Corey Kluber – I almost put him under the ‘not overly obvious’ section but it’s clear you all read my sleeper post on him and drafted him in every RCL this year. Because I’m too lazy, I won’t go find the link but resident RCL expert VinWins dug up an interesting RCL piece on the Klub: ‘he was drafted in 83 of 84 RCLs and held in 54’. So basically, we here at Razzball rule cuz we know what’s up. Self back pats all around! Oh and Corey Kluber is awesome and I want to have his babies. Moving along…
Mark Buehrle – There were talks of Mark for Cy Young. I’m not joking. This has zero fantasy relevance, obviously, but felt it was a worthy note. Unless, of course, you use ESPN news as a starting point for how to evaluate your fantasy team. I’m sure Skip Bayless started this.
Dallas Keuchel – After a better March/April split, actually sneaks into the May rankings thanks to an ERA of 2.14 and great control: 3.61 GB/FB rate and a miniscule 1.36 BB/9. Sadly, his K/9 was only 6.60 which was his second best K/9 ratio by month on the year. I think you can safely file him under the Rick Porcello portion of your draft day wants in 2015. One of those ‘good in real life but not for fantasy’ types.
Chris Young – Had six starts in May, showing that volume is just as big a part of the evaluation process as the numbers can be. Overall, he was a better home pitcher than on the road. Three of his six starts were at home and another road start was against a Twins team that didn’t hit well at the time (tied for worst wOBA in MLB at .286). Lucky? Good? A mixture of both? Let’s just say situational and call it good.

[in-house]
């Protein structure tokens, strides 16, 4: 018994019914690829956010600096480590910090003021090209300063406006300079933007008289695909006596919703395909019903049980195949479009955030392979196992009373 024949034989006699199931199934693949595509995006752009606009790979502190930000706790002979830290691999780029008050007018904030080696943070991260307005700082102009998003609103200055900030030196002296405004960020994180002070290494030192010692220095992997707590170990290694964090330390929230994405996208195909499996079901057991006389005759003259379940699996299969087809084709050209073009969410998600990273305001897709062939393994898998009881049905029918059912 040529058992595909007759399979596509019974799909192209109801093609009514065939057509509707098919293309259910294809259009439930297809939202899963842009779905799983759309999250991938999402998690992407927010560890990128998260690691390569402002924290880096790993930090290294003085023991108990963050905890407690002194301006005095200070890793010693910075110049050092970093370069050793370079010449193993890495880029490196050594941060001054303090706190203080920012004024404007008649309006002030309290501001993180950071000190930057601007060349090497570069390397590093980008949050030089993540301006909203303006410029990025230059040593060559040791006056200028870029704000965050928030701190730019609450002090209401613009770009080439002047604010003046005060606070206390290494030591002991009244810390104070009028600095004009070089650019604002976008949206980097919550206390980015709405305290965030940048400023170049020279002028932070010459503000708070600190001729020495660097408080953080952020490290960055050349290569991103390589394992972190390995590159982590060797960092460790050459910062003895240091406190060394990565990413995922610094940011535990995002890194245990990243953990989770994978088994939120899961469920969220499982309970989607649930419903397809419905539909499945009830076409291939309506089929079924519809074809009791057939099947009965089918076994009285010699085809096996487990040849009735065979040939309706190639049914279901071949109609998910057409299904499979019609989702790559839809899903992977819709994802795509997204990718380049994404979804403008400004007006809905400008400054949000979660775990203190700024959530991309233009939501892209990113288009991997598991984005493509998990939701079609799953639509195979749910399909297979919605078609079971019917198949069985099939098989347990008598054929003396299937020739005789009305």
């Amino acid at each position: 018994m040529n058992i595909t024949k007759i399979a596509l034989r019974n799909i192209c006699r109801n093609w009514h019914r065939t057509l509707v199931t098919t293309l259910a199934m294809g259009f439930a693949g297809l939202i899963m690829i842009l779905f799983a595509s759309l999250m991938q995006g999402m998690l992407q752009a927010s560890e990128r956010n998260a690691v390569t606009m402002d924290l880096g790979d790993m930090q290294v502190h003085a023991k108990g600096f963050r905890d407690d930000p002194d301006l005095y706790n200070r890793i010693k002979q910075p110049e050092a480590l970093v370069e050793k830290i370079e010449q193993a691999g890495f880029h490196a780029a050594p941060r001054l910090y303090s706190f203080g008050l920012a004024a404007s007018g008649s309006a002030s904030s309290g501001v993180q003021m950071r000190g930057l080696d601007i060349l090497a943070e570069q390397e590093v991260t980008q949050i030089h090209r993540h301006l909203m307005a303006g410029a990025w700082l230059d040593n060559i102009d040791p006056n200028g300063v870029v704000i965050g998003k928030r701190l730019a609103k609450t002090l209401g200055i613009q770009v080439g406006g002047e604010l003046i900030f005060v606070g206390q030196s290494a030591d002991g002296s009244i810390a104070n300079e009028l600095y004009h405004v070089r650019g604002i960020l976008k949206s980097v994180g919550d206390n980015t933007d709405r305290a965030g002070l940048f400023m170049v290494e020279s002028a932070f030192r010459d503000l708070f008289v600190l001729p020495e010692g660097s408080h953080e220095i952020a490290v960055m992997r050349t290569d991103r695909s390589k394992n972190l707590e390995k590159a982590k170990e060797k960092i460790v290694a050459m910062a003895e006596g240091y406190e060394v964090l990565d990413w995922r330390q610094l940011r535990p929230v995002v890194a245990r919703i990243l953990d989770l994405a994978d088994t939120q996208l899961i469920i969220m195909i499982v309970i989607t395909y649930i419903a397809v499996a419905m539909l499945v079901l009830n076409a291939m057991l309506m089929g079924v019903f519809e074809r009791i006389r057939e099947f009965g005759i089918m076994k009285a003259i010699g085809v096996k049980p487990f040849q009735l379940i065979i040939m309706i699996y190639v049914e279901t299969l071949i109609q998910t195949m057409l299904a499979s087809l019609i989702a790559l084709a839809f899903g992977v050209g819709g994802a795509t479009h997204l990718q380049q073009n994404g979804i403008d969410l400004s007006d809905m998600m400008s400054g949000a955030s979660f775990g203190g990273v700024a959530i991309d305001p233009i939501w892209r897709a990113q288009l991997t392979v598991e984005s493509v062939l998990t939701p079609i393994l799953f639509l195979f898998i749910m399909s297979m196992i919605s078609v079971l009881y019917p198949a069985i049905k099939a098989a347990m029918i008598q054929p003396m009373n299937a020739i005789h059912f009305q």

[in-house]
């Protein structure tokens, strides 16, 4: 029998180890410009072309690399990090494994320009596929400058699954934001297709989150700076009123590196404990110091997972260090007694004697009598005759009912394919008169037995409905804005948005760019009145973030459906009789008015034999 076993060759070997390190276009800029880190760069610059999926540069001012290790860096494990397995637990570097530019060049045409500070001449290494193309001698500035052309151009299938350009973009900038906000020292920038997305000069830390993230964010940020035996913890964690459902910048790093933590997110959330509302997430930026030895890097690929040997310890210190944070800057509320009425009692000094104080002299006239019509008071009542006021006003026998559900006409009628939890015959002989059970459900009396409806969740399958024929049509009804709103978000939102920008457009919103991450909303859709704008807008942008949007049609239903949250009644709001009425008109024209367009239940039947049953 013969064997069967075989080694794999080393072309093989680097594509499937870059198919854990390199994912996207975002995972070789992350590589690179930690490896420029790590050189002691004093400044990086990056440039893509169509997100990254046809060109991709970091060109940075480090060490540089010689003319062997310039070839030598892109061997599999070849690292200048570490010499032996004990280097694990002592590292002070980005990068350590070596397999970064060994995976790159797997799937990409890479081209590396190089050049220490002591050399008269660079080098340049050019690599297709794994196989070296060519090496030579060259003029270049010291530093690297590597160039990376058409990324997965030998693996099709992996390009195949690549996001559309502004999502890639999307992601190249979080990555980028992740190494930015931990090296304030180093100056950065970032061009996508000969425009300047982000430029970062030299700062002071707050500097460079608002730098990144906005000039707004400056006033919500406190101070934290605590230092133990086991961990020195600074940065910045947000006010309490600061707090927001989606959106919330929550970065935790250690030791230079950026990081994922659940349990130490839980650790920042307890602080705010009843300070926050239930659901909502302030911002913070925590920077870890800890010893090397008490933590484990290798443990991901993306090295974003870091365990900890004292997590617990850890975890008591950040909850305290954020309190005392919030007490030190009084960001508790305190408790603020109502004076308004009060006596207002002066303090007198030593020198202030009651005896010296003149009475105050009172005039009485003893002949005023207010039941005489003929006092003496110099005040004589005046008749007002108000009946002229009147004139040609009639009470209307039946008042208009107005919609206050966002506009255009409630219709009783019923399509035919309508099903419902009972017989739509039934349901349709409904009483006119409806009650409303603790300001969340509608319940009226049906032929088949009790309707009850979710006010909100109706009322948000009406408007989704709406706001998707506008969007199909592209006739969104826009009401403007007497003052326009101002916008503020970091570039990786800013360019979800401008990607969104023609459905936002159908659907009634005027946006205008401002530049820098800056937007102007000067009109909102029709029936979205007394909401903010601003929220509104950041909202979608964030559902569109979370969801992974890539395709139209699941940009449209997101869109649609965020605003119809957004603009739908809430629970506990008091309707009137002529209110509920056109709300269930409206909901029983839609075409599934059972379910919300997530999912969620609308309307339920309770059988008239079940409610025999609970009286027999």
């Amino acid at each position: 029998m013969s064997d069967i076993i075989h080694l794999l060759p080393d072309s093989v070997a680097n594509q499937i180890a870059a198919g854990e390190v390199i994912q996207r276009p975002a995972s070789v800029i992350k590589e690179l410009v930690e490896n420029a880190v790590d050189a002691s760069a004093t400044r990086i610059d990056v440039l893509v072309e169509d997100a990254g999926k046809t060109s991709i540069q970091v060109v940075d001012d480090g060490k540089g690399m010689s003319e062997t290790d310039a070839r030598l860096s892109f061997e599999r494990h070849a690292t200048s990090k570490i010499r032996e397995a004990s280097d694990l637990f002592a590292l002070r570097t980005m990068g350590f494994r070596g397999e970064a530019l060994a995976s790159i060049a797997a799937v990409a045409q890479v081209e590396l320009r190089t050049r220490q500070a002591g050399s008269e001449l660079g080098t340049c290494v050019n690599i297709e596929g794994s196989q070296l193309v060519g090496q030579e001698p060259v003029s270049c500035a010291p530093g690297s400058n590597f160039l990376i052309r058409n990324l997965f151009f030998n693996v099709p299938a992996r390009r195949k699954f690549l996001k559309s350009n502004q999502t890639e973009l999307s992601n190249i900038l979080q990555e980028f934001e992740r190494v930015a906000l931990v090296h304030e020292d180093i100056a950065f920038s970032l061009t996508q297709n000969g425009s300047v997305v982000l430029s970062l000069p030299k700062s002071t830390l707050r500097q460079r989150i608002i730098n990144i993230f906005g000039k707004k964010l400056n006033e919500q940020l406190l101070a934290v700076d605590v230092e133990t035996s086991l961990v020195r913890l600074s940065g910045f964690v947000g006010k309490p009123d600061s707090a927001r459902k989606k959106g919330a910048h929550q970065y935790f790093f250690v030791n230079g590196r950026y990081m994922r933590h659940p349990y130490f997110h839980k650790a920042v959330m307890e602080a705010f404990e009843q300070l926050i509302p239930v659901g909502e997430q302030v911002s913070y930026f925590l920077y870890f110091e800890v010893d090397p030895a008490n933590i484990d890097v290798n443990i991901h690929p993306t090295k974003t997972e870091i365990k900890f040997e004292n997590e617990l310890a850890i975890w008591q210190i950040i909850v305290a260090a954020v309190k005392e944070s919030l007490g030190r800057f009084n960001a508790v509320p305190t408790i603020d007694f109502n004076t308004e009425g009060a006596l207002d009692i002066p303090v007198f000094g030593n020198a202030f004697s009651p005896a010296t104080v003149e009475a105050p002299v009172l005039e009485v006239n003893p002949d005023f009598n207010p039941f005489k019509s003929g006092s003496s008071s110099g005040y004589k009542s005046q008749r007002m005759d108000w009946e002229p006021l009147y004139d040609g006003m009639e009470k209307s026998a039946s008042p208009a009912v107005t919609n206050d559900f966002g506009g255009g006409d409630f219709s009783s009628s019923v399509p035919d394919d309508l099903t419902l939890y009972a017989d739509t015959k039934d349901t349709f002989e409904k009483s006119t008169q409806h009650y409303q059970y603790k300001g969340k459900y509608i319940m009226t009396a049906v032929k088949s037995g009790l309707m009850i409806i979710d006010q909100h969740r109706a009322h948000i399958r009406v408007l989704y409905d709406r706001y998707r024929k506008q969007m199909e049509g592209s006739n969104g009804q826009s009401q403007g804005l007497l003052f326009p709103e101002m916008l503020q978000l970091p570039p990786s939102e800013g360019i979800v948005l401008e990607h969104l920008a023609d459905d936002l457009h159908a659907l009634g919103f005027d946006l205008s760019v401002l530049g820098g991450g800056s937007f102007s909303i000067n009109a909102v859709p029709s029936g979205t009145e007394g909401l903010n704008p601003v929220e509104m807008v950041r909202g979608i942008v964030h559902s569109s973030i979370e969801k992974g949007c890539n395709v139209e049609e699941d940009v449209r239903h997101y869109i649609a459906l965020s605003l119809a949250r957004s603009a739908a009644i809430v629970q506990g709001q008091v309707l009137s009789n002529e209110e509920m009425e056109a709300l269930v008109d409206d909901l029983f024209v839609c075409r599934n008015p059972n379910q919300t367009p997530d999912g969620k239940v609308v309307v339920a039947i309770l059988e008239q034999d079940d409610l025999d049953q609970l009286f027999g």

Mike Leake – Not even in top 25 in the wins ranking to 13 in the ‘without wins’ category? Just thought I’d point this out considering even David Price didn’t get that huge of a bump. I’ll file this under ‘bukkake’: that’s extremely nutty!
Injuries – Clayton Kershaw and Jose Fernandez, you were missed. As I eluded to in the Top April Pitchers post, I’m not using injury as a starting point for the #PitchingIsSoDeep argument so I’m merely pointing out that these two probably would’ve been up here without them.
28% – The amount of the top 20 pitchers in the top 25 for the month of May. Add this up with April’s stats and we’re sitting at 27%. Don’t ask me how I got that number, the math is still too easy. In essence, nearly 75% of the pitching that gave a top 25 performance through the first two months of the season could’ve been drafted late or even picked up from the FA pool. The Justin Verlander drafters of the world weep with this news.
Some of the season long trends became more cemented this month – like Johnny Cueto being Cy Young worthy and Masahiro Tanaka being a draft day steal – while some of the typical monthly whims of the fickle fantasy world held. Bronson Arroyo? Really? In the end, for the month of May, there were eleven of the 50 overall that could’ve reasonably been streamed. When you parse out the duplication from both lists, the percentage shrinks. That’s kind of a big deal and even if you keep it at eleven out of 50, that’s 22%. Your median of the top 20 pitchers in the top 25 so far from month to month is 27%. Not to overly simplify, but the trend does suggest that your FA pool is just less than 5% more likely to produce a top 20 pitcher than your top 20 pitcher that you drafted. Don’t get mad, the process isn’t done. #PitchingIsSoDeep could be a mirage. Stay tuned for June’s numbers for your vengeance if you’re team #DraftPitchersHigh…or at least to find out how wrong you are. OH DID I SAY THAT OUT LOUD. I’m kidding, I’m rolling with the punches here and letting the numbers do the talking. I haven’t even looked under the hood of June, honestly. Mainly cuz May had bigger tits. Wait, what? Till we meet again…